The examples of our betters. Brix, it appears, is travelling to one her vacation homes and Christmassing with 3 generations of her family. So much for lockdowns, social distancing, etc. – for her, Pelosi, Newsom, and many others. Not that the rabbits have heard of this contempt, because the hairdos with journalism degrees are unlikely to mention it.
Their own lying eyes. How many rabbits personally know even 1 otherwise healthy person who died of COVID? Of course, this would require acknowledgement that the people, if any, they know whose deaths, in CDC terminology, *involved* COVID were well on their way to assuming their places in the Choir Invisible with or without the help of a respiratory virus. Which is a thought not allowed to enter their minds.
Basic logic. E.g., if masks work, then they are trapping billions of live, dangerous viruses. If so, handling used masks without a hazmat suit, gloves, a hazardous waste disposal containers, incineration, etc. would be SUICIDE! OH MY GOD!!! Yet, they are treated with less care and caution than a used Kleenex. Stuffed into and dragged out of pockets, fiddled with, thrown any old place, used for hours, days, weeks at a time. I find them on the street whenever I go walking. Same logical problems with social distancing: if 6 feet is good, why is there still a pandemic? If we’re not safe to meet indoors, why are stores still open? why are there lockdowns, when it’s safer outside? And so on.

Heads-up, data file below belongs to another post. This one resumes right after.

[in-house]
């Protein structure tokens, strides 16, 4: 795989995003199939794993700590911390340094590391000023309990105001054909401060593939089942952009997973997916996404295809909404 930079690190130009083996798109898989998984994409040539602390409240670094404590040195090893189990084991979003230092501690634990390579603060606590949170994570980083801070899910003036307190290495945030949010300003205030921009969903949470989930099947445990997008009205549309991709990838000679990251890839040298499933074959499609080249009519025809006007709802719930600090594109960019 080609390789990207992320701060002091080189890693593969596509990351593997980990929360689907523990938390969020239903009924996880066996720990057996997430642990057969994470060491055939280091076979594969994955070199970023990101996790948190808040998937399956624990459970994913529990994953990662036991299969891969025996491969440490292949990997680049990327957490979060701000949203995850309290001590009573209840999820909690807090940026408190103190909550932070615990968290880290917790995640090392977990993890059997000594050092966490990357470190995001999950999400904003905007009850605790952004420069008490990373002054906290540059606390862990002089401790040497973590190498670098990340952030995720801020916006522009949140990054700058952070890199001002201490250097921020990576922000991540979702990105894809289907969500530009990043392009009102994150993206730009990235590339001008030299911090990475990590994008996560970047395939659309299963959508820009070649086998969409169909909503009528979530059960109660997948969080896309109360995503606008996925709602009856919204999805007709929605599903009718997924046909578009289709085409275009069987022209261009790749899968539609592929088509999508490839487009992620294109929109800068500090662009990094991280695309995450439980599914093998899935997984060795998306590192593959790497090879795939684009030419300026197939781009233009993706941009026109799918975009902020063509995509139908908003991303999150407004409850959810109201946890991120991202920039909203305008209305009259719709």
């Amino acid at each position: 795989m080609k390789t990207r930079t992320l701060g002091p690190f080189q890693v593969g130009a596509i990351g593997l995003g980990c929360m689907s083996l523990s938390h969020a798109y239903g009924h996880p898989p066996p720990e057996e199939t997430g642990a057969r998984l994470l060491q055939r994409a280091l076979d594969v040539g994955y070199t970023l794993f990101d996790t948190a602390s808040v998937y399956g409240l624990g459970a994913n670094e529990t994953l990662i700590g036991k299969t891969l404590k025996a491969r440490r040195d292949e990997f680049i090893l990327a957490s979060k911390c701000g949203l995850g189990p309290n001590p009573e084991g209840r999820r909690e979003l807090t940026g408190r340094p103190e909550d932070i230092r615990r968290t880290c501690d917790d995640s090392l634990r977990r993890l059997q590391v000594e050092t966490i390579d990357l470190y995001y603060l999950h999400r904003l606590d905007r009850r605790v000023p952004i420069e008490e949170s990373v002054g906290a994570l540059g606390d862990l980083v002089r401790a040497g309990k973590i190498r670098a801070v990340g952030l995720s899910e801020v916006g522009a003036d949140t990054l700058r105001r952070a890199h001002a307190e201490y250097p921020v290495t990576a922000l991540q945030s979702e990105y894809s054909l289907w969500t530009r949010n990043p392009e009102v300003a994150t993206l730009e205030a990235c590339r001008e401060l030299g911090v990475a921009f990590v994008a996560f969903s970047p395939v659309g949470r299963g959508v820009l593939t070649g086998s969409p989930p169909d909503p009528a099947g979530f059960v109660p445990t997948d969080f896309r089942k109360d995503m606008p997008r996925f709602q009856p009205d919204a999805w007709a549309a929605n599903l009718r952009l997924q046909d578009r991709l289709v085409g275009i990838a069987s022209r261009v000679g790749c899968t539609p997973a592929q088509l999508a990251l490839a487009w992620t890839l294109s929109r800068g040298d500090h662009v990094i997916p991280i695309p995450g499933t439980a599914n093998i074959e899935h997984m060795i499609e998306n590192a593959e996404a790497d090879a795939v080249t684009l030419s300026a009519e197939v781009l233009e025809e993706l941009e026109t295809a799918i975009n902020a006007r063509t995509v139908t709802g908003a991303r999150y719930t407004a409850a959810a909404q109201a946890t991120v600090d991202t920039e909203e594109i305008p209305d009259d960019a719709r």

These are all rhetorical questions, of course. Nothing so trivial as loss of liberty and sanity will cause the properly educated Front Row Kids to reevaluate their self-image as the smartest, best educated, most moral people in history. Such wunderkind couldn’t possibly be clueless rubes, ignorant of even the most basic principles of science and logic, mindless parrots of whatever they hear, easily-frightened, historically illiterate rabbits about as likely to think or act independently as the gears in a pocket watch. What would you rather be, the smart kid with membership in the circle of smart kids, or the kid suddenly alone, cut adrift from the only society he’s every really known?
Good thing I believe in miracles. Otherwise, I’d have to start throwing punches, and I’m too old for that.
C. Still have hardly decorated for Christmas. Stuff came up, and the available slots for family-time activity sort of vanished. Decorating by one’s self seems kinda sad. But we will get it done.
We have passed the point of her family/my family scrambling over holidays. Except for my MIL, who lives with us, parents are dead; brothers and sisters are far away or cowering rabbits or both. So no plans at that level of family. BUT: now we have a married daughter! Her in-laws, to their credit and with our approval, want to be friends. This daughter and her husband just bought a house, appropriately about 1 hr 15 min from each set of in-laws – just far enough for a little separation, but close enough for regular visitations and family activities.
So now we get to coordinate among our children’s families (well, 1 so far, but I’d bet 2 or even 3 extended family branches within the next few years). I’m digging it.
On the home-home front, failing to get commitment on what people want for Christmas dinner(s). The fam is not big on turkey – fine by me, a lot of work for something not really all that popular. Tried to ask after lamb – ambivalence. Then, partly in jest, suggested: fried chicken, mashed potatoes, and gravy – probably the most popular thing I make around here (1) (I do make d*mn fine fried chicken). I got the ‘not special enough’ response.